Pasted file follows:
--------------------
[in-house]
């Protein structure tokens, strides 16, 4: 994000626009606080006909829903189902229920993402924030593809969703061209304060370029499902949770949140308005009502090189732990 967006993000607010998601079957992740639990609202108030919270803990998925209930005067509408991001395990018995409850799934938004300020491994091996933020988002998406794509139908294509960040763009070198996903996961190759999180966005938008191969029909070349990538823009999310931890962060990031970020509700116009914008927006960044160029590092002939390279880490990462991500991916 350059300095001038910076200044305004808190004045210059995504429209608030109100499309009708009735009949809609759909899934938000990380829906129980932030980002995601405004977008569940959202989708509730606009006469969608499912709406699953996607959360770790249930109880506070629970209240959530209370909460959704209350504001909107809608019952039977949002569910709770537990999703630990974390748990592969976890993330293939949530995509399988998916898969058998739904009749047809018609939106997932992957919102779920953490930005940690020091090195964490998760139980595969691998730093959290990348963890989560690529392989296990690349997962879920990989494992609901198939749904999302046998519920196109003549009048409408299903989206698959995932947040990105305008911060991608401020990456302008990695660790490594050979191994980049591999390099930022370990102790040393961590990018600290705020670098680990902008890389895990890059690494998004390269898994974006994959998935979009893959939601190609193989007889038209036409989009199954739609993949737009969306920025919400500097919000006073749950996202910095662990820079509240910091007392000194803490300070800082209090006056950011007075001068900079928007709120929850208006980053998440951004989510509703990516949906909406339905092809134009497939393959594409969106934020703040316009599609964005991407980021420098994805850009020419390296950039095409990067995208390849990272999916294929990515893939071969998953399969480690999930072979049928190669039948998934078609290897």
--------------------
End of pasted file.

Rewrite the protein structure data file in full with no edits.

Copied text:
[in-house]
């Protein structure tokens, strides 16, 4: 994000626009606080006909829903189902229920993402924030593809969703061209304060370029499902949770949140308005009502090189732990 967006993000607010998601079957992740639990609202108030919270803990998925209930005067509408991001395990018995409850799934938004300020491994091996933020988002998406794509139908294509960040763009070198996903996961190759999180966005938008191969029909070349990538823009999310931890962060990031970020509700116009914008927006960044160029590092002939390279880490990462991500991916 350059300095001038910076200044305004808190004045210059995504429209608030109100499309009708009735009949809609759909899934938000990380829906129980932030980002995601405004977008569940959202989708509730606009006469969608499912709406699953996607959360770790249930109880506070629970209240959530209370909460959704209350504001909107809608019952039977949002569910709770537990999703630990974390748990592969976890993330293939949530995509399988998916898969058998739904009749047809018609939106997932992957919102779920953490930005940690020091090195964490998760139980595969691998730093959290990348963890989560690529392989296990690349997962879920990989494992609901198939749904999302046998519920196109003549009048409408299903989206698959995932947040990105305008911060991608401020990456302008990695660790490594050979191994980049591999390099930022370990102790040393961590990018600290705020670098680990902008890389895990890059690494998004390269898994974006994959998935979009893959939601190609193989007889038209036409989009199954739609993949737009969306920025919400500097919000006073749950996202910095662990820079509240910091007392000194803490300070800082209090006056950011007075001068900079928007709120929850208006980053998440951004989510509703990516949906909406339905092809134009497939393959594409969106934020703040316009599609964005991407980021420098994805850009020419390296950039095409990067995208390849990272999916294929990515893939071969998953399969480690999930072979049928190669039948998934078609290897």